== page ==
Sunburn is a very common summertime injury, according to Dr. Rice. “Regardless of skin type, we all must be cautious about avoiding too much sun exposure,” she says. “Protective clothing, sunglasses, hats and sunscreen should be used when outdoors. Young infants should not be in direct sunlight and may require additional gear such as tents and umbrellas to be shielded from the sun.”
Water-related injuries are very common in the summer months, says Dr. Rice. “We often see water injuries and drownings in both curious toddlers and risk-taking teens, but drowning can happen to anyone and is often silent and swift,” she explains. “It is important to pay attention to those little bodies of water such as kiddie pools, as even these can be dangerous.”
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There’s no doubt about it: There are a lot of potential summertime injuries and illnesses out there, which can feel overwhelming and scary to parents. And while some illnesses and injuries are simply inevitable, according to Dr. Rice, there are easy action steps to take to reduce the chances of your child getting sick or hurt.
“Many of the viruses and foodborne illnesses that circulate during the summer can be prevented with good handwashing and by avoiding sharing food/drinks and utensils,” she says. “Separate serving utensils and individual servings as well as proper storage of food at gatherings can help decrease the risk of these illnesses. Children (and adults) who are not feeling well should avoid parties and play areas.”
She adds that the use of masks can be beneficial in preventing the spread of many respiratory illnesses, especially in indoor spaces and large gatherings. “Keeping children up to date on their immunizations can help prevent illness, too,” she says. “This is particularly important if you are traveling abroad. If so, check the CDC website for recommended vaccines and health guidance in specific areas.”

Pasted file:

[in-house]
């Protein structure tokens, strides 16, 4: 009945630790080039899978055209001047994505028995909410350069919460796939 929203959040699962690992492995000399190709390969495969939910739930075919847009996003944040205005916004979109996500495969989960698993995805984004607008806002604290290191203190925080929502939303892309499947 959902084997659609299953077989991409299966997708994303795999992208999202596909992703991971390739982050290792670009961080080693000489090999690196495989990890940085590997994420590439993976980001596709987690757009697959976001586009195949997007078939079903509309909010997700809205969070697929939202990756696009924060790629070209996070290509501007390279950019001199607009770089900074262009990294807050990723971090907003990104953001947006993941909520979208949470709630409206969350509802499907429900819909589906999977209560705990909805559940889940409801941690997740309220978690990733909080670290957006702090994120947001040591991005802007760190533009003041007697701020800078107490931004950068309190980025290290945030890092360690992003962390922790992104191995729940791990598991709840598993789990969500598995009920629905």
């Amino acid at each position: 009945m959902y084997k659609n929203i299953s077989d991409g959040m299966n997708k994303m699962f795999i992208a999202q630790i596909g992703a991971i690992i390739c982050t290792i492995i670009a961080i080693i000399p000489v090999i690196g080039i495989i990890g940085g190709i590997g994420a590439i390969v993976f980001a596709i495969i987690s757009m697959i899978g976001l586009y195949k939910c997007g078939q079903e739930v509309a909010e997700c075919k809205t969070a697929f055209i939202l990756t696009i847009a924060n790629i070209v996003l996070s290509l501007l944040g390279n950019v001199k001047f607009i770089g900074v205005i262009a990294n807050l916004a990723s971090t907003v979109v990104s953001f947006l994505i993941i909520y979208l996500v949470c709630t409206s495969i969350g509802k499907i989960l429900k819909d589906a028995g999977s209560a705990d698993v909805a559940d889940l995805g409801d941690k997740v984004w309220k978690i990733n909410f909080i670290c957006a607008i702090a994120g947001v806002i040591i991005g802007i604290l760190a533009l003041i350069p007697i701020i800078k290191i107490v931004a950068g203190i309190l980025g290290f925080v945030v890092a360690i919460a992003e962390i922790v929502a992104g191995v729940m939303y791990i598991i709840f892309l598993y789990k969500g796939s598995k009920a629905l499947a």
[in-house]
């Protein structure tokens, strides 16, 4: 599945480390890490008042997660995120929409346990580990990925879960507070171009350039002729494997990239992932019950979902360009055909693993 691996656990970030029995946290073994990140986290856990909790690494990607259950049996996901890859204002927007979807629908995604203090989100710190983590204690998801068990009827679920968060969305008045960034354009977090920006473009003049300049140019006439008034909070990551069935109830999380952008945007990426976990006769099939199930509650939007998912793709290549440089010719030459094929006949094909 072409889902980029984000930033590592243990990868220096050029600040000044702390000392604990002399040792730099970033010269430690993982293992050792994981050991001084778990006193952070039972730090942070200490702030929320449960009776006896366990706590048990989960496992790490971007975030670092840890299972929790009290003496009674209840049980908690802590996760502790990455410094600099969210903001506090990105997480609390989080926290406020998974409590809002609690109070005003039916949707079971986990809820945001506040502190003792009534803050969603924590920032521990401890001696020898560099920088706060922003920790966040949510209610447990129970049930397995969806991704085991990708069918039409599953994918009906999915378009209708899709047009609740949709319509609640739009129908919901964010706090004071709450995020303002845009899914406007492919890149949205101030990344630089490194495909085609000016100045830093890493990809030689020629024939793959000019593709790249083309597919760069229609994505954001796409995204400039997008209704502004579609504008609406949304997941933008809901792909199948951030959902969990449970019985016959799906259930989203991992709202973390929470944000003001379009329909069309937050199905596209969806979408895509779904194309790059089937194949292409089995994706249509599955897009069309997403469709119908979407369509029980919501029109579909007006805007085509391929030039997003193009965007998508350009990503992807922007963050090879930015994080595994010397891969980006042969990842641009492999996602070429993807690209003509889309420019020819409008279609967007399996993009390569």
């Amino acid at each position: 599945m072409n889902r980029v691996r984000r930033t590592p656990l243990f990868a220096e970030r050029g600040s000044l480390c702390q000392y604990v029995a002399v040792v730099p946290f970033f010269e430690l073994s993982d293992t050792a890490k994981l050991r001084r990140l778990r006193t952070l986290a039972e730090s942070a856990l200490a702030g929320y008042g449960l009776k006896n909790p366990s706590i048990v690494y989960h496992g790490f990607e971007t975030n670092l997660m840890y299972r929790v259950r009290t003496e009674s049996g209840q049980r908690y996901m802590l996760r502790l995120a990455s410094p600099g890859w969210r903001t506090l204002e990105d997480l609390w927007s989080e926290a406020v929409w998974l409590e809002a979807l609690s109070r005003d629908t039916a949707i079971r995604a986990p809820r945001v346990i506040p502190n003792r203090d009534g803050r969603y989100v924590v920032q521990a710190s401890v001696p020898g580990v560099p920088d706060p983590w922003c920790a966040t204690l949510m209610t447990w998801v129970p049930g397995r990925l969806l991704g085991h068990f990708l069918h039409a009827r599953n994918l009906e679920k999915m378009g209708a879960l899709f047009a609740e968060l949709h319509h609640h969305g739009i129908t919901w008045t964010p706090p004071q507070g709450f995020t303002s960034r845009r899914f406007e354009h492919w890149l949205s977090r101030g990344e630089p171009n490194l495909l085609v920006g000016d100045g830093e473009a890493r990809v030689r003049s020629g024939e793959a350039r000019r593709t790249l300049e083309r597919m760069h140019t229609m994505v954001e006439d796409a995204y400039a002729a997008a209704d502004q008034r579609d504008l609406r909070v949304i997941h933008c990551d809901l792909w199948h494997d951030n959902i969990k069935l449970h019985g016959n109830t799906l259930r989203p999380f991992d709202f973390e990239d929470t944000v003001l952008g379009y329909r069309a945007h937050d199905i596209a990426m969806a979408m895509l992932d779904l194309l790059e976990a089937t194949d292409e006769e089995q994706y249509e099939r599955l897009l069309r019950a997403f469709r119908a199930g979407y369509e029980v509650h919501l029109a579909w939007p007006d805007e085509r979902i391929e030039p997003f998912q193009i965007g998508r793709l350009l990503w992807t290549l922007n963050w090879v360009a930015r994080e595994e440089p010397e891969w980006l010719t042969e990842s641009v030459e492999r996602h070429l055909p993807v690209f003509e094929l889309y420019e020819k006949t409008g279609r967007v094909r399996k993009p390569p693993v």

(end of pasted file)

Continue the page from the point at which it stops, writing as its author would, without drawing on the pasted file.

If your child is dealing with a summertime injury or illness, you should never hesitate to call your doctor if you’re concerned.
“If your child is ill and symptoms are not improving with supportive care at home, or if your child’s symptoms are persistent, such as fever for longer than five days, you should seek care with your child’s pediatrician,” notes Dr. Rice. As a general rule of thumb, “if your child has sustained an injury that might require an x-ray or additional care, please seek assistance from a pediatric emergency department or urgent care,” she says. “Many pediatric emergency departments are available 24/7 and ready to help you and your child through the recovery process.”
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Leigh Weingus is a New York-based freelance writer and former senior editor at HuffPost, Elite Daily and Mindbodygreen. Her work has been featured in Well+Good, Glamour, Parade, Bustle, NBC News and more. When she's not writing, Leigh can be found taking a (virtual) yoga class, running in Central Park or whipping up her latest smoothie creation.